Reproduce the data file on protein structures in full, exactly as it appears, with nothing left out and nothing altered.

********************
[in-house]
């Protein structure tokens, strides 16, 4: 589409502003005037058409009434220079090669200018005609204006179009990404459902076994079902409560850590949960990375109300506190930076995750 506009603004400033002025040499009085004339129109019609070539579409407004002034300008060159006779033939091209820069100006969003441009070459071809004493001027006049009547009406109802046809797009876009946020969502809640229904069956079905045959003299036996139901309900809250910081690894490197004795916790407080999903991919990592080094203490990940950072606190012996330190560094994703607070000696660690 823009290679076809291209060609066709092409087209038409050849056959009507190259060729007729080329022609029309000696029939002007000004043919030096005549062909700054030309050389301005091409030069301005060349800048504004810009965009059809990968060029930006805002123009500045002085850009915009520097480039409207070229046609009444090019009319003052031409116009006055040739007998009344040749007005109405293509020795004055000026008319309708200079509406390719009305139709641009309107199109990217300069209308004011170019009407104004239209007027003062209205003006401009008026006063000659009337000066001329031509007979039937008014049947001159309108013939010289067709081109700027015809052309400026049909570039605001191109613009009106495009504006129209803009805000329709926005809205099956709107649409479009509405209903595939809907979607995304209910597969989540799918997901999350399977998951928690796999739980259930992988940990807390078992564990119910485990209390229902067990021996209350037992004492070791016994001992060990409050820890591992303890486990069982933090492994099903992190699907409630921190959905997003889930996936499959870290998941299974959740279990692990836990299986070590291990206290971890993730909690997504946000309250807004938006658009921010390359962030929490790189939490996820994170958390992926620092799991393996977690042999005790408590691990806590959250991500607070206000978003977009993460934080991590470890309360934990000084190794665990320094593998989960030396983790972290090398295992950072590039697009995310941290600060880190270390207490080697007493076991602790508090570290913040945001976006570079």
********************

[in-house]
């Protein structure tokens, strides 16, 4: 589409502003005037058409009434220079090669200018005609204006179009990404459902076994079902409560850590949960990375109300506190930076995750 506009603004400033002025040499009085004339129109019609070539579409407004002034300008060159006779033939091209820069100006969003441009070459071809004493001027006049009547009406109802046809797009876009946020969502809640229904069956079905045959003299036996139901309900809250910081690894490197004795916790407080999903991919990592080094203490990940950072606190012996330190560094994703607070000696660690 823009290679076809291209060609066709092409087209038409050849056959009507190259060729007729080329022609029309000696029939002007000004043919030096005549062909700054030309050389301005091409030069301005060349800048504004810009965009059809990968060029930006805002123009500045002085850009915009520097480039409207070229046609009444090019009319003052031409116009006055040739007998009344040749007005109405293509020795004055000026008319309708200079509406390719009305139709641009309107199109990217300069209308004011170019009407104004239209007027003062209205003006401009008026006063000659009337000066001329031509007979039937008014049947001159309108013939010289067709081109700027015809052309400026049909570039605001191109613009009106495009504006129209803009805000329709926005809205099956709107649409479009509405209903595939809907979607995304209910597969989540799918997901999350399977998951928690796999739980259930992988940990807390078992564990119910485990209390229902067990021996209350037992004492070791016994001992060990409050820890591992303890486990069982933090492994099903992190699907409630921190959905997003889930996936499959870290998941299974959740279990692990836990299986070590291990206290971890993730909690997504946000309250807004938006658009921010390359962030929490790189939490996820994170958390992926620092799991393996977690042999005790408590691990806590959250991500607070206000978003977009993460934080991590470890309360934990000084190794665990320094593998989960030396983790972290090398295992950072590039697009995310941290600060880190270390207490080697007493076991602790508090570290913040945001976006570079």